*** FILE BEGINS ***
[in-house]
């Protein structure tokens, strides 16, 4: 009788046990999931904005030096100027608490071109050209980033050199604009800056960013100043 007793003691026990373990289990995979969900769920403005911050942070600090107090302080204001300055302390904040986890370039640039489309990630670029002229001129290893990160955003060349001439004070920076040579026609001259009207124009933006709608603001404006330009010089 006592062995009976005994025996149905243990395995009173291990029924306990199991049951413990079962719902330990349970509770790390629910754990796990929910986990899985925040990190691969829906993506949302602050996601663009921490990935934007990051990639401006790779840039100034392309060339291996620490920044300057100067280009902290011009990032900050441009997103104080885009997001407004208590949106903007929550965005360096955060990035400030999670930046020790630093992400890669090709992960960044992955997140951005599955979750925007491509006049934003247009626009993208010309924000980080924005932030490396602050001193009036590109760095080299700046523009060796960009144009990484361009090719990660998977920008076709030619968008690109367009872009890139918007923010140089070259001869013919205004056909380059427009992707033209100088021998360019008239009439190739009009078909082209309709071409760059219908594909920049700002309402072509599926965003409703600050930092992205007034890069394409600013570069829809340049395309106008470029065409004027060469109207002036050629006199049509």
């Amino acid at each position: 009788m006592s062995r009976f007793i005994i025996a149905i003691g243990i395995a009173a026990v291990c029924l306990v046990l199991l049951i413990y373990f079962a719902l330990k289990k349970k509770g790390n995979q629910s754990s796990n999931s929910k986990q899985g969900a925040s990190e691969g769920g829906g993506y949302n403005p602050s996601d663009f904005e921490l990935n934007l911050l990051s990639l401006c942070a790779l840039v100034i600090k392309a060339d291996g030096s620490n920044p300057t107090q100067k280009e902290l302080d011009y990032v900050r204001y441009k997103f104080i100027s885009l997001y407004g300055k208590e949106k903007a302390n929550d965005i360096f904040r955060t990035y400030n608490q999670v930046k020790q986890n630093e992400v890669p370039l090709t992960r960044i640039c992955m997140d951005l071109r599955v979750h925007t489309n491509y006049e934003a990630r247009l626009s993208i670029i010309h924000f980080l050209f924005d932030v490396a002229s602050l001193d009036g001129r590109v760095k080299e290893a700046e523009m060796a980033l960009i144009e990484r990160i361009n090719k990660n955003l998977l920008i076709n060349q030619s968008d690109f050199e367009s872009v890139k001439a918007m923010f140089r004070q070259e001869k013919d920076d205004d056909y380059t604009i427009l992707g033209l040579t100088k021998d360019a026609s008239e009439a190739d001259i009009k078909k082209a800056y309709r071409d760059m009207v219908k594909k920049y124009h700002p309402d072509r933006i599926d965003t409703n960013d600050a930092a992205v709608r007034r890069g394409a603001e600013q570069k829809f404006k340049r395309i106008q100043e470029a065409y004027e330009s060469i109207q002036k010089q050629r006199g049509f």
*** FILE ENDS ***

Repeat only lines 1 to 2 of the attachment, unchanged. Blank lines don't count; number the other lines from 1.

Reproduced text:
[in-house]
């Protein structure tokens, strides 16, 4: 009788046990999931904005030096100027608490071109050209980033050199604009800056960013100043 007793003691026990373990289990995979969900769920403005911050942070600090107090302080204001300055302390904040986890370039640039489309990630670029002229001129290893990160955003060349001439004070920076040579026609001259009207124009933006709608603001404006330009010089 006592062995009976005994025996149905243990395995009173291990029924306990199991049951413990079962719902330990349970509770790390629910754990796990929910986990899985925040990190691969829906993506949302602050996601663009921490990935934007990051990639401006790779840039100034392309060339291996620490920044300057100067280009902290011009990032900050441009997103104080885009997001407004208590949106903007929550965005360096955060990035400030999670930046020790630093992400890669090709992960960044992955997140951005599955979750925007491509006049934003247009626009993208010309924000980080924005932030490396602050001193009036590109760095080299700046523009060796960009144009990484361009090719990660998977920008076709030619968008690109367009872009890139918007923010140089070259001869013919205004056909380059427009992707033209100088021998360019008239009439190739009009078909082209309709071409760059219908594909920049700002309402072509599926965003409703600050930092992205007034890069394409600013570069829809340049395309106008470029065409004027060469109207002036050629006199049509």